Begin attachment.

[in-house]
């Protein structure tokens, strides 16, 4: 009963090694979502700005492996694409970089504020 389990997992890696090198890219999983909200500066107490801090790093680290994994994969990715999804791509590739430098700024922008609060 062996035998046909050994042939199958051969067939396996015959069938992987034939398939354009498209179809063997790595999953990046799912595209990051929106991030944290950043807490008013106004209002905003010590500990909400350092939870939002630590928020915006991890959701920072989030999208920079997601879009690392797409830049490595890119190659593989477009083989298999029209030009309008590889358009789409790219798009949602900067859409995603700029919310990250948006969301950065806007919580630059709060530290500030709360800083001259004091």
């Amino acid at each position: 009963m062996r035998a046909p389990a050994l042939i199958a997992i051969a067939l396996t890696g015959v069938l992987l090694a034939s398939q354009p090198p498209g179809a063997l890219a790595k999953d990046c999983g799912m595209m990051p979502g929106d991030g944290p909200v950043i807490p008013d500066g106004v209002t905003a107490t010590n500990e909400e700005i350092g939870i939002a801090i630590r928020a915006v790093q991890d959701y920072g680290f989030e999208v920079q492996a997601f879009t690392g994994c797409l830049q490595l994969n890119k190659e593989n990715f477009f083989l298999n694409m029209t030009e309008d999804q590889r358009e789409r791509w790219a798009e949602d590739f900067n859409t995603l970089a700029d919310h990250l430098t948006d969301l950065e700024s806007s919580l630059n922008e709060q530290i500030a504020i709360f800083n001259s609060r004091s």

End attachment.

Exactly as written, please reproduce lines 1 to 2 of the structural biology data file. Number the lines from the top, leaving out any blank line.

[in-house]
């Protein structure tokens, strides 16, 4: 009963090694979502700005492996694409970089504020 389990997992890696090198890219999983909200500066107490801090790093680290994994994969990715999804791509590739430098700024922008609060 062996035998046909050994042939199958051969067939396996015959069938992987034939398939354009498209179809063997790595999953990046799912595209990051929106991030944290950043807490008013106004209002905003010590500990909400350092939870939002630590928020915006991890959701920072989030999208920079997601879009690392797409830049490595890119190659593989477009083989298999029209030009309008590889358009789409790219798009949602900067859409995603700029919310990250948006969301950065806007919580630059709060530290500030709360800083001259004091």